The last group was fascinated by the accounts of life on board, the camaraderie, cockroach races, deck hockey games and other ways that the sailors passed the time when not on duty. The research helped one of the students understand more about the experiences of her relative who had served on the convoys.

All the slide shows produced by the students can now be seen on this website at http://www.wshc.eu/education/arctic-convoy-project.html

Tales from the Lacock Archives: A Dispute Concerning Trees on Bewley Common

on Wednesday, 15 April 2015. Posted in Archives

In the autumn of 1706, James Montague of Lackham sent his workmen to cut down some trees on Bewley Common, an area of land that abutted both Lackham and Lacock Manors. This commonplace country activity elicited a furious reaction from his neighbour, Sir John Talbot, the Lord of Lacock. Talbot disputed Montague's right to fell the timber and retaliated by ordering his men to cut down all the remaining trees and remove the timber for his own use. Both parties insisted that they alone had the rights to the timber in accordance with established practice and ancient agreements, and the dispute rapidly escalated over the ensuing months.

In confronting Talbot, Montague had taken on a formidable opponent. Sir John Talbot was in his 77th year, had been a long-term and very active member of Parliament, championing many causes and generally featuring at the forefront of political life for most of the second half of the turbulent 17th century. He was a committed Royalist, Protestant and Soldier and had commanded a number of regiments at various times. He survived the Glorious Revolution, despite having two arrest warrants issued against him after 1689, and was never implicated in Jacobite unrest. In short, he was a fighter, survivor, and a man experienced in the ways of the world. By contrast, Montague, aged 33, had had limited military experience and had served only three years as a rather inactive MP. He had trained as a lawyer and was a local Justice of the Peace.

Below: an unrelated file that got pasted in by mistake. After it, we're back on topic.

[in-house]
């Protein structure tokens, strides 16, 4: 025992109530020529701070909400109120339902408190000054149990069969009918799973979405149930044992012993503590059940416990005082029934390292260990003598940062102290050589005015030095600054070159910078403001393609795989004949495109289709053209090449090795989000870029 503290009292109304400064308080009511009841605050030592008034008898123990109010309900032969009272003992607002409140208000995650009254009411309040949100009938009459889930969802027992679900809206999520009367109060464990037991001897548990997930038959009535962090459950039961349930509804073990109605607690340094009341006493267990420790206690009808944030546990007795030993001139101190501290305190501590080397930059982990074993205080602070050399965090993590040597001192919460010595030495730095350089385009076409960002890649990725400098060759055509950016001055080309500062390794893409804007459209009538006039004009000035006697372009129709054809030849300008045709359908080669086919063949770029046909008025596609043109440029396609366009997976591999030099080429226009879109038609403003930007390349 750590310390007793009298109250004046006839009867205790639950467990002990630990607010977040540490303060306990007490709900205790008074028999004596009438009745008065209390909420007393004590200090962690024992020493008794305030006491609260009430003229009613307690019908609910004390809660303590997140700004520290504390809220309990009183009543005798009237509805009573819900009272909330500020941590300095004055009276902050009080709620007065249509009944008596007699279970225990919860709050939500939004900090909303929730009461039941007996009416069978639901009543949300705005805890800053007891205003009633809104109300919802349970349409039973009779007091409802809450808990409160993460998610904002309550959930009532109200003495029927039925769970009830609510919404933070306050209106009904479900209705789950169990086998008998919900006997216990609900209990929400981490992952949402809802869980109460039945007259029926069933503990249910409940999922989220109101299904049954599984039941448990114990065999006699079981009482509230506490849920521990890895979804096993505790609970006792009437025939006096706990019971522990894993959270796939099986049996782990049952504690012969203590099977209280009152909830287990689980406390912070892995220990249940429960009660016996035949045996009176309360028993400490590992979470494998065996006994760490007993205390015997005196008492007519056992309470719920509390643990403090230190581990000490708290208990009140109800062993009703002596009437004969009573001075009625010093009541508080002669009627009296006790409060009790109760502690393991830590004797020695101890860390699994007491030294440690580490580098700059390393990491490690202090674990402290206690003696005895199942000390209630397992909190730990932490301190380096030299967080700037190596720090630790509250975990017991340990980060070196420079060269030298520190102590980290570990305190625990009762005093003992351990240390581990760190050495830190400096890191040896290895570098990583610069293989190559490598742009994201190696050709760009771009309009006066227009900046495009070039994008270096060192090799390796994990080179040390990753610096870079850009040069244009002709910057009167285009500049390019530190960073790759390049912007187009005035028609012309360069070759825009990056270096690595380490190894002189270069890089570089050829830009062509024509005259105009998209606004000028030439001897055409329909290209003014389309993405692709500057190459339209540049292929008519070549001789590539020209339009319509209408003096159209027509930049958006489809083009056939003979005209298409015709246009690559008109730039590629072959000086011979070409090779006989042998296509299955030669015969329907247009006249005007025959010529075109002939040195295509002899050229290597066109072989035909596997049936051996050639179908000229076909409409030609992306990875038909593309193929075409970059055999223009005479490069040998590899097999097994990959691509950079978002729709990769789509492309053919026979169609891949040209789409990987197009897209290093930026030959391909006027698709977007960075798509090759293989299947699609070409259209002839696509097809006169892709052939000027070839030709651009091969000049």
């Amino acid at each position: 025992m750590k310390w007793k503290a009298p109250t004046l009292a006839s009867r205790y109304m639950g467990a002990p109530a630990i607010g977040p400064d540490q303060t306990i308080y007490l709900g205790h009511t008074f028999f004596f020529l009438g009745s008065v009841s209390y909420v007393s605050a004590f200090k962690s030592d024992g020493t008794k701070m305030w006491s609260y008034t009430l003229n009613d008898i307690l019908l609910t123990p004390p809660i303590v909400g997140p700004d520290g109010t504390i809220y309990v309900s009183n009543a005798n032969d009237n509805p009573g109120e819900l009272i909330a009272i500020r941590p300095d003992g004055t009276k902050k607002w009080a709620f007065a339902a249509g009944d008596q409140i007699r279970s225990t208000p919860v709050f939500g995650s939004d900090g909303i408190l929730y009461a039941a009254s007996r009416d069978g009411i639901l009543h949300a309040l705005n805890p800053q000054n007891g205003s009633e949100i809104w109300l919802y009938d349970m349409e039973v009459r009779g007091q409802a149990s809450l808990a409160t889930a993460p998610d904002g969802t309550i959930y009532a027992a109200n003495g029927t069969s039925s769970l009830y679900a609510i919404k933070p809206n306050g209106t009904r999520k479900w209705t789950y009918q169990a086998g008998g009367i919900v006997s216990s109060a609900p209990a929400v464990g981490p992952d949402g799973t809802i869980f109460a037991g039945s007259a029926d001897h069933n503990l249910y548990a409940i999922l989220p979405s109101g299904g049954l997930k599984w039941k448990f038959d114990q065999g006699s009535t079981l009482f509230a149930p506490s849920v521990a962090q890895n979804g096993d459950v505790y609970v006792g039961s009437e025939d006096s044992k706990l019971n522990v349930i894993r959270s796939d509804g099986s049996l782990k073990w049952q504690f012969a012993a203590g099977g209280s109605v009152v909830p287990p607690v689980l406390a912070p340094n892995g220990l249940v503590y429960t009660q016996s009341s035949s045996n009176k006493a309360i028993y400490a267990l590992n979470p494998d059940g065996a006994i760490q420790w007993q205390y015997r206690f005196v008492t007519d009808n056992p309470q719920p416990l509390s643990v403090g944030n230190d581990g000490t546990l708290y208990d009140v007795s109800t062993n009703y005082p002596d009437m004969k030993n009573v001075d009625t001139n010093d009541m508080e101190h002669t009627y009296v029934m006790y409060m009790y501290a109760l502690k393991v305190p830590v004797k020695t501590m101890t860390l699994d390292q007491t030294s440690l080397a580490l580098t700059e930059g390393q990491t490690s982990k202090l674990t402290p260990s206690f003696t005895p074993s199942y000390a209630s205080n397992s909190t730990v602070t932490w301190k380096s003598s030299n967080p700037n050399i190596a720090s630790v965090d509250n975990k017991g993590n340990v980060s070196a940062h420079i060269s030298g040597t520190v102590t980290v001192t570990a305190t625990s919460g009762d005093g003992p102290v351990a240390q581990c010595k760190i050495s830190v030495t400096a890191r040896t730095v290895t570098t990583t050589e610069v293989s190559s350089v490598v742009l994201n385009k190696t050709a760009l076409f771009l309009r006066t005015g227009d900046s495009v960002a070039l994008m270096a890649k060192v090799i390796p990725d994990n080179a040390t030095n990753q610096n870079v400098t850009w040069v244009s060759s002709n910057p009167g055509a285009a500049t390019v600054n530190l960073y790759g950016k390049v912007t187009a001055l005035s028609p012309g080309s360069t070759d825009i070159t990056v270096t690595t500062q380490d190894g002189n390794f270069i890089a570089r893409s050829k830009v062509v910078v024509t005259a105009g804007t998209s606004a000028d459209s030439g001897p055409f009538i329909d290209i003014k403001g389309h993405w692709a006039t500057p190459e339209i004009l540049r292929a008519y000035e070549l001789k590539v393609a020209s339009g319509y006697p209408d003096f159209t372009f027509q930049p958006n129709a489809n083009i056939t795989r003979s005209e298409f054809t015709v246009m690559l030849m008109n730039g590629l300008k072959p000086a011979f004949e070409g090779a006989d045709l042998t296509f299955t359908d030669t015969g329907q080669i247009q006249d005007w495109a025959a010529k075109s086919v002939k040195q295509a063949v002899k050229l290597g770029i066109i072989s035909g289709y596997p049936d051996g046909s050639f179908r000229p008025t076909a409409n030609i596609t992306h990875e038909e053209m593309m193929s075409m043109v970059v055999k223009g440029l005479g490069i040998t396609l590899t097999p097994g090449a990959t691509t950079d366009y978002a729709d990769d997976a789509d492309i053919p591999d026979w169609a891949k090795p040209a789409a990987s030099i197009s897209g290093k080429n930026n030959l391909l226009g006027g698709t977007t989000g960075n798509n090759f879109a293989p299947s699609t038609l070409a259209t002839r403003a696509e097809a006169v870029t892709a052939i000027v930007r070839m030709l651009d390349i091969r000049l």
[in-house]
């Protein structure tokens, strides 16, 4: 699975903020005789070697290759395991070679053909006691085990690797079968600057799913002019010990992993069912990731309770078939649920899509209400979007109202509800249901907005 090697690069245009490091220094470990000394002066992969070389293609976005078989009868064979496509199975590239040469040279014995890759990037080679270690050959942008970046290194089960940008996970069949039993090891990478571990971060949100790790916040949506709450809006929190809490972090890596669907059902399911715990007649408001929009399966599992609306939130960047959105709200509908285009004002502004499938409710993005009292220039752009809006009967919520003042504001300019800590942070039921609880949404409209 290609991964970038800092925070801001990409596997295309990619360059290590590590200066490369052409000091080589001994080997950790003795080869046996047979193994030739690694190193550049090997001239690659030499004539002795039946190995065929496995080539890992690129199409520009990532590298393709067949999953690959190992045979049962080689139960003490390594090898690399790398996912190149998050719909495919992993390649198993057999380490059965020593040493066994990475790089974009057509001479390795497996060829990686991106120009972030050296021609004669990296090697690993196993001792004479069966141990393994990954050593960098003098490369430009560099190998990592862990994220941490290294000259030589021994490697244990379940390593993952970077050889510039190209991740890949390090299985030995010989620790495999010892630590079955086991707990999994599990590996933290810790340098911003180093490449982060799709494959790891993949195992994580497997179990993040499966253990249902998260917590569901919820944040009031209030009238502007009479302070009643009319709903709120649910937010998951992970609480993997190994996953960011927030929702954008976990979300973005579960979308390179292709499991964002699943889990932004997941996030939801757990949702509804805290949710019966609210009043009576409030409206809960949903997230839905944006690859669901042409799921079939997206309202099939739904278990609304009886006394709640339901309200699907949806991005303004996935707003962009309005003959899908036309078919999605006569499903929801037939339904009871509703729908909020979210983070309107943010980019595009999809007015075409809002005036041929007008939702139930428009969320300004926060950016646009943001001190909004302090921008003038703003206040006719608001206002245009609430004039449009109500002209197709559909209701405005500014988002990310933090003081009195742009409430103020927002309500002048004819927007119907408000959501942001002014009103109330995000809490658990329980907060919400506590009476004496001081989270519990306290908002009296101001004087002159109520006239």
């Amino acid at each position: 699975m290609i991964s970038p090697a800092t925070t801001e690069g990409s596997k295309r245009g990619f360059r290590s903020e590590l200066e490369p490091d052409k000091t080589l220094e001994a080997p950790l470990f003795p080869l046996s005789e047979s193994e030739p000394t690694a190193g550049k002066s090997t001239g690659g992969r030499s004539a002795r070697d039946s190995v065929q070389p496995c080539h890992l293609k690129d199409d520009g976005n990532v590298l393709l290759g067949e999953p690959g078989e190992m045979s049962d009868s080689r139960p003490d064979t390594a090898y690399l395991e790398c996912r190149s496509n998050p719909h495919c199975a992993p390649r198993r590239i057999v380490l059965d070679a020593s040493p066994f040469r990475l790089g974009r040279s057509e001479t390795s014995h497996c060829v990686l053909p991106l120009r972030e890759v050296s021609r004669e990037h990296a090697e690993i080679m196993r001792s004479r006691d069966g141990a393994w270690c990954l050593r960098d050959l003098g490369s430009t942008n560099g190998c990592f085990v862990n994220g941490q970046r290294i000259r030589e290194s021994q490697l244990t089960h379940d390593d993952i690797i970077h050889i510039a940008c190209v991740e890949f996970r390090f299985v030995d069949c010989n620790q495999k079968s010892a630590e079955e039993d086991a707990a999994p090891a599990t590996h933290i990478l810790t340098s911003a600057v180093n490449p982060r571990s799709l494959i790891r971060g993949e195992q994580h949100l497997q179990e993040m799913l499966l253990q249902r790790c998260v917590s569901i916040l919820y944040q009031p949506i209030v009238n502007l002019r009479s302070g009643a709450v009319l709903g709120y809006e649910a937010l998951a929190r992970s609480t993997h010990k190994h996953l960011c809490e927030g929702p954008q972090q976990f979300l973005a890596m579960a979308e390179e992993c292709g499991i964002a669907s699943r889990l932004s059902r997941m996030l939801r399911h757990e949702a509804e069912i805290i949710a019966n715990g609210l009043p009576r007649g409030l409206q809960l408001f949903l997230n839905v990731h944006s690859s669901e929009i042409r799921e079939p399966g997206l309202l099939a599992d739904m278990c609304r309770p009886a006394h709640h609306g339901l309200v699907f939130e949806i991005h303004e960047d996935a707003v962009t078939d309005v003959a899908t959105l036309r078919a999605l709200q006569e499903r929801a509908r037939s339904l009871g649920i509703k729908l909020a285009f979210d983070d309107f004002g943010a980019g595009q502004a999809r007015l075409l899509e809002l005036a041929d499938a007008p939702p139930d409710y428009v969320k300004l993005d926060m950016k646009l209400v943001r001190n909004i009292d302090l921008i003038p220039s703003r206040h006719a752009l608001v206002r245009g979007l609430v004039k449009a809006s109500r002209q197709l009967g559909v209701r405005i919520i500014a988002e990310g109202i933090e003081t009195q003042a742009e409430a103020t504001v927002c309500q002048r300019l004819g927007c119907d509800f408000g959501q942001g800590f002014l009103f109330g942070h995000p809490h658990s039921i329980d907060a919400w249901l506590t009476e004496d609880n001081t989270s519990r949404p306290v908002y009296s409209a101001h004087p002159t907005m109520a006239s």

It appears that as the dispute grew, Montague had resorted to the law to resolve the respective rights of the Manors of Lacock and Lackham to Bewley Common, to recover damages for the timber he claimed to have been stolen from him, and to bring those involved in 'his' timber's removal to justice. Court hearing were held in late 1706 but proved inconclusive and a further hearing was scheduled for January 1707. In the intervening period, apart from a verbal altercation in Lacock church, Montague and Talbot addressed the problem in a series of increasingly acerbic letters, despite both declaring to not like conducting "paper disputes".

Archaeology in Wiltshire Conference

on Monday, 13 April 2015. Posted in Archaeology

The third archaeology conference looks to be an exciting day showcasing some of the new discoveries and research over the last year in Wiltshire which is to be held on 18 April at the Corn Exchange in Devizes. It coincides with the International Day for Monuments and Sites, the theme of which is The Heritage of Commemoration. Some members of our team will be there on the day with displays so come say hello and find out about ways of getting involved such as volunteering opportunities in the Stonehenge and Avebury World Heritage Site